It’s time for the 2019 round-up of my five favourite Milky Way shots. During the 2019 Milky Way season, it was often cloudy and raining during the new moon windows needed to capture the galaxy. There were successful adventures, though, as well as ones that didn’t work out at all. I did hike up a couple of mountains, only to have clouds roll in as soon as it was time to shoot the Milky Way core.

We were luckily smoke-free in my section of Alberta, except for about a week in May. There were a lot of people worried that the smoke season (from wildfires) was starting already. May is my favourite month to shoot the galaxy, so that was disappointing. I also had a guest appearance on The Camera Store TV’s Nikon Z7 review, and we ended up shooting the segment in May. So, of course, we had some smoke in the sky, affecting the clarity and brightness of the stars.

As always, I did my best to get out as much as possible and take chances. If you don’t go out, you get nothing. If you don’t try, you have no chance at the “lucky” shots.

Darkness and Ice
Milky Way rising over ice step formations at Abraham Lake

The night I took this shot, I ran around a lot because of the multitude of foreground options. With a limited window to catch the Milky Way core as it rose and before the sky lightened too much with dawn, I had to work fast. I also had not scouted ahead of time, so I had no idea what I was going to come across. These ice steps were my last find of the night. I thought they looked so fascinating under starlight, along with offering reflections.

The Edge of Darkness
Milky Way rising above Mount Michener with ice cracks on Abraham Lake

January 2019 was quite warm around Alberta. The lakes froze with some amazing methane bubbles trapped in ice, but a couple of chinook’s followed by snow ruined the top of the ice. I was able to get a shot of the Milky Way and Methane bubbles at Abraham Lake, but my favourite with Mount Michener in it was with this cracked ice block. I lit the ice with my headlamp briefly to make it stand out. This shot is also focus stacked to get the foreground and background in focus.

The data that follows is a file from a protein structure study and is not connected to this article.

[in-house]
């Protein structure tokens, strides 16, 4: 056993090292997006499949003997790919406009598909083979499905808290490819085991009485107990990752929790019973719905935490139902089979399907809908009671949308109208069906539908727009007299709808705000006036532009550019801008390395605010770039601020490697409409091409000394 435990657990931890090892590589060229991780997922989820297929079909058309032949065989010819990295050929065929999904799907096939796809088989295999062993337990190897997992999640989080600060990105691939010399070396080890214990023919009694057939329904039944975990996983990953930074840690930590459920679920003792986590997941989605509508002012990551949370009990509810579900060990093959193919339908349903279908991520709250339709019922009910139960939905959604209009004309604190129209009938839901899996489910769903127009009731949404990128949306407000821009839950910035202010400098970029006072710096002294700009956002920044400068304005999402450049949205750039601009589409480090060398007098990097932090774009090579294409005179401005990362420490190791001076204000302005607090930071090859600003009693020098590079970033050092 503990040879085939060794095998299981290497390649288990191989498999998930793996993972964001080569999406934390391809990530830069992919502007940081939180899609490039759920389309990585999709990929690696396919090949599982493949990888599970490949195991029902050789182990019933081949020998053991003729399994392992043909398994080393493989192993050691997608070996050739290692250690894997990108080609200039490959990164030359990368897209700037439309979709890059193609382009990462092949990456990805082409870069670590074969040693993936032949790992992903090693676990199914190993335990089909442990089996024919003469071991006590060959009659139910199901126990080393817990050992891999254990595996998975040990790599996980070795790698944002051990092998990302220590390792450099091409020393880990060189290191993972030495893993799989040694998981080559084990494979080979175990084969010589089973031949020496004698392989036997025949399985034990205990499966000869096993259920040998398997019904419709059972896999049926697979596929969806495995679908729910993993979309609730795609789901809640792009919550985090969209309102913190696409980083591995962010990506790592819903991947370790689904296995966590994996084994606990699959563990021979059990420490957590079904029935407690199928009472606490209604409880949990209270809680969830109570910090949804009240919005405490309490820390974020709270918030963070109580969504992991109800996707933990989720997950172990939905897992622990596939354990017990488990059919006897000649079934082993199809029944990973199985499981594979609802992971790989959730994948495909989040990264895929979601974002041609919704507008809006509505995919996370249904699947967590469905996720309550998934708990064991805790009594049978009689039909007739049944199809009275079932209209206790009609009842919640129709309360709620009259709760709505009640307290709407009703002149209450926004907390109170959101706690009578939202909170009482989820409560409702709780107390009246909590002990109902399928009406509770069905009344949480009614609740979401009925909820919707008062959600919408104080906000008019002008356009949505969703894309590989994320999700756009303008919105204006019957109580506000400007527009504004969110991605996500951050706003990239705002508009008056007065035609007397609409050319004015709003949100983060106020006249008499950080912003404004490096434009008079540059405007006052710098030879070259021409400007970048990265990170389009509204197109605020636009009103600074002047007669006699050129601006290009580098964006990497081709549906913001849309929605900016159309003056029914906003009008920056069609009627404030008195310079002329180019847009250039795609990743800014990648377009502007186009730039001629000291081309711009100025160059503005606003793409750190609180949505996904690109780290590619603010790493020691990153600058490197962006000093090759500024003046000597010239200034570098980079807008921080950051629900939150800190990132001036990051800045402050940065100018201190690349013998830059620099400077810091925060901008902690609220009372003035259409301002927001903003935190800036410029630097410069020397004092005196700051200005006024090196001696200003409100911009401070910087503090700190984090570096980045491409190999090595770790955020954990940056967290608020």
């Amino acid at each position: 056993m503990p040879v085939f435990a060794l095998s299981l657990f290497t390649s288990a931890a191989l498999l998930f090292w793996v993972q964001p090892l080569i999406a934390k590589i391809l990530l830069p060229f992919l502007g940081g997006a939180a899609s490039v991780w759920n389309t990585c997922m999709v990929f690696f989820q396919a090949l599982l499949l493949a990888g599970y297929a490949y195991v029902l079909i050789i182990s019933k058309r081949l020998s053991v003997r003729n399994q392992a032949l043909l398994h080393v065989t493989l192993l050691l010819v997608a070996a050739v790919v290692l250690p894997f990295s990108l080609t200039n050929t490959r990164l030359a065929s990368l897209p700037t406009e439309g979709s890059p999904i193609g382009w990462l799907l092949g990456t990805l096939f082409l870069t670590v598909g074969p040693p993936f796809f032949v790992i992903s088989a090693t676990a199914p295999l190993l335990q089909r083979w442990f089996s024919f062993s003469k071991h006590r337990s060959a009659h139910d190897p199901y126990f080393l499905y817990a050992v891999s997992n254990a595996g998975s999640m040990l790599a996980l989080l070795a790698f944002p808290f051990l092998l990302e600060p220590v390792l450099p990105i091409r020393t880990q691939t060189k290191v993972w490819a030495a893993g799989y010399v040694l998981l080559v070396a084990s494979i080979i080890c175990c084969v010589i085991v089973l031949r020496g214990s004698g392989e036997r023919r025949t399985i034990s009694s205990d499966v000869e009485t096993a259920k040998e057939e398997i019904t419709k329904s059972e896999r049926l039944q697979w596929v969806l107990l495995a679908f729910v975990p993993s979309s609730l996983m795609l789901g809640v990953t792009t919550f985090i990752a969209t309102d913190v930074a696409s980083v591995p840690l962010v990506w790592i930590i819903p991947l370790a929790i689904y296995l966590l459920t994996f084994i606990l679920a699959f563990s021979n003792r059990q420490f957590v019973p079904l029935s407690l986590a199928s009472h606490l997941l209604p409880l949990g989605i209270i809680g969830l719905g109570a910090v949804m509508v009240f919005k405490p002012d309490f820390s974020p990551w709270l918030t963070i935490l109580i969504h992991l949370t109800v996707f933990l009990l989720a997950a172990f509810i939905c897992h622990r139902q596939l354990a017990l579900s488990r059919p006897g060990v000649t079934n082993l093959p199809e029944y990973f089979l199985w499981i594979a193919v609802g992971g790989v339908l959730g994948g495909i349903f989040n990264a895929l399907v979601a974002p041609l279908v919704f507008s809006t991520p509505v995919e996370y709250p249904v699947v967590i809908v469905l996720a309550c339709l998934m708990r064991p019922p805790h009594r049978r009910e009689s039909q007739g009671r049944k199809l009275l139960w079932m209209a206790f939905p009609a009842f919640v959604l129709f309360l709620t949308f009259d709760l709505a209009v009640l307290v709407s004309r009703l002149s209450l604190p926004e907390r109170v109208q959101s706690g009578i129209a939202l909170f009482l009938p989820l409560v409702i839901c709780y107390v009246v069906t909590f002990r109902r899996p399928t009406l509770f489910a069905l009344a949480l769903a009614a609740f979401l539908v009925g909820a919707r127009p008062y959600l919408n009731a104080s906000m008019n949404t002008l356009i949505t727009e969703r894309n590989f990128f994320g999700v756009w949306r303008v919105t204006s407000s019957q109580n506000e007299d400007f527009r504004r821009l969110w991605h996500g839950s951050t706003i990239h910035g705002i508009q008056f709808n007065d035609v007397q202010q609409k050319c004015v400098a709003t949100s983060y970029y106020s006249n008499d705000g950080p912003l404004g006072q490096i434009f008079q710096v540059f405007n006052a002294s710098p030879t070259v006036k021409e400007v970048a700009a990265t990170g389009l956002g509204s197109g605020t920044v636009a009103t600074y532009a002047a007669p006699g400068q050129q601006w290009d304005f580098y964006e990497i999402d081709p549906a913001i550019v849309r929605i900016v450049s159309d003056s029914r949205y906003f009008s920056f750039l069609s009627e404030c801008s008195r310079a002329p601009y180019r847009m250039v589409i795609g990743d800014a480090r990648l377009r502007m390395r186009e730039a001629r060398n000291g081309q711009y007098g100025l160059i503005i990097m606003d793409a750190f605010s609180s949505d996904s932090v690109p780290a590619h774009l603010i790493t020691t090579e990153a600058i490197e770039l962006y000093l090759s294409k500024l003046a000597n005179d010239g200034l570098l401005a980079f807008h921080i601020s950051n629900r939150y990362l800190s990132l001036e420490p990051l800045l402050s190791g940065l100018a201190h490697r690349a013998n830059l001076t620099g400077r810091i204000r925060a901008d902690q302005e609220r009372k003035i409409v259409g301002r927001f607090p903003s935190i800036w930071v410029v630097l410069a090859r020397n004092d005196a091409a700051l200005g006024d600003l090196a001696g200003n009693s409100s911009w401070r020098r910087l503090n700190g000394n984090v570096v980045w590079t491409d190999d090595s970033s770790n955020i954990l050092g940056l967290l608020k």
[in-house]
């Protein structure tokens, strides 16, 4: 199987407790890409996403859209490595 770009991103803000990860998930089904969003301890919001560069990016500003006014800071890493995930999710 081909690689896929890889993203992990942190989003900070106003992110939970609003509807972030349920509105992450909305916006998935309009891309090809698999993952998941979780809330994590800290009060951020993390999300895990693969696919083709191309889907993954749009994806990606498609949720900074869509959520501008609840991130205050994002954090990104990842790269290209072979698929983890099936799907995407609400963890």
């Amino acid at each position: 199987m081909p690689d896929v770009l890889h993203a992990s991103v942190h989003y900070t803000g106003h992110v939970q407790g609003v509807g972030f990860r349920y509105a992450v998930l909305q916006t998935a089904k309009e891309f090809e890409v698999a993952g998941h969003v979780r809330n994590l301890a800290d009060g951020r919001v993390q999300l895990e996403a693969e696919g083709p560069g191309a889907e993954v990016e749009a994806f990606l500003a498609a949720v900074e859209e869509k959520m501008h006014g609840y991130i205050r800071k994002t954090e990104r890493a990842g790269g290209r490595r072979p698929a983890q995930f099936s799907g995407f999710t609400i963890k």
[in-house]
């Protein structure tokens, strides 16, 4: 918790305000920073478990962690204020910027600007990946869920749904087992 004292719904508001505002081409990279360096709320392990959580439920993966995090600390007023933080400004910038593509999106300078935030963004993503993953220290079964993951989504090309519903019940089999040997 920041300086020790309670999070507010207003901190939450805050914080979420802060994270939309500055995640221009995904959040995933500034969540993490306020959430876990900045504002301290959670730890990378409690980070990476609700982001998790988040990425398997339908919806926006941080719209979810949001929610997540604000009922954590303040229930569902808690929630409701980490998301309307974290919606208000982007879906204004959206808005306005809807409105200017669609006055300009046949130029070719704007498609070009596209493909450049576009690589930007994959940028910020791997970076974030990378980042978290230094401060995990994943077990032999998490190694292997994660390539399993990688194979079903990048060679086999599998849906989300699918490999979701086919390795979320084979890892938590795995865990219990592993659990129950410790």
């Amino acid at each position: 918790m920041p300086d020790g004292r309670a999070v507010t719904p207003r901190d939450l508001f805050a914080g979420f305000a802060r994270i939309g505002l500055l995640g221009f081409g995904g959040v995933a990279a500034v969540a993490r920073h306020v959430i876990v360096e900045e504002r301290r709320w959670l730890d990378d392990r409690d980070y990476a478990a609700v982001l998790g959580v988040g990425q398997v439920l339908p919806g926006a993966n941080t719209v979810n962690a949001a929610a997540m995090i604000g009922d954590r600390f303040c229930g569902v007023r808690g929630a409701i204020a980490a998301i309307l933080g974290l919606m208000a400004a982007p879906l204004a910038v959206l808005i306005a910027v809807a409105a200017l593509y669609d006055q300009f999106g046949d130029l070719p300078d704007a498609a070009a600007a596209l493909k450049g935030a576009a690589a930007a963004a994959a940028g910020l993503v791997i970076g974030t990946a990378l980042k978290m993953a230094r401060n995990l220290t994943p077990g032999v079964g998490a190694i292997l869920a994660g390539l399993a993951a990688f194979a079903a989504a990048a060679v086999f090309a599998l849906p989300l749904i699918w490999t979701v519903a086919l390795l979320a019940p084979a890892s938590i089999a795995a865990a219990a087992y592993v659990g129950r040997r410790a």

The House
Milky Way over abandoned house in Northern Alberta prairies.

One of my only rural outings this year was to meet Mark Jinks between Calgary and Edmonton in the hopes that the forecasted clear sky window was correct. We did luck out with some nice Milky Way viewing. This shot is a blend of exposures. I used a start tracker to take a two minute shot of the sky and a second shot with the house lit up using two small LED panels.

Pale Reflection
Milky Way over Mount Rundle at Two Jack Lake in Banff

I have been trying to catch the Milky Way at Two Jack Lake with a perfect reflection for years. I have some stunning shots from Two Jack with the aurora covering almost the entire sky and a corona over Mount Rundle. But, no perfect reflections. And the aurora overpowered the Milky Way on that night.
This year I got my shot, although it was quite full dark yet. Within a few minutes of taking this shot, and almost at the exact time it was considered night time, the wind picked up and ruined the reflections.

Quarry Nights
2019 Milky Way between Ha Ling and East End of Rundle at Quarry Lake, Canmore.

I was debating between two shots for my final image in the favourites list, but I settle on this one because it’s one of those shots I have figured out and taken that no one else has (for now). Quarry lake is a spot that I drive past a lot, whether to go climbing at Grassi Lakes or to venture further into the provincial parks to shoot or hike and scramble. Earlier in the spring, I was driving by and decided to stop and check if it would be possible to catch the core between Ha Ling and EEOR using PhotoPills. It looked like the shot would just line up at the end of the Milky Way season, and the core would already be setting when it was dark and lining up right between the two mountains. The light pollution wasn’t too bad, and some fresh snow added to the scene.

Favourite Non Milky Way Night Shot
STEVE, northern lights and Mount Chephren in Banff National Park

The above image is a simple shot, but I love it. It was just luck that produced this image of STEVE lined up with Mount Chephren. I was out to shoot the Milky Way when the northern lights started dancing. I left one camera shooting a Milky Way timelapse and another to shoot the aurora. As I was working compositions with the aurora, I noticed a little blip of purple starting to form next to Mount Chephren. I quickly moved over to shoot STEVE.

If you’d like to learn more about night photography or brush up on other techniques, I teach private workshops around Alberta. I also have one more small group workshop this year at Abraham Lake. Cap off your year shooting bubbles and more while staying at a picturesque mountain lodge with delicious meals prepared by a Red Seal Chef.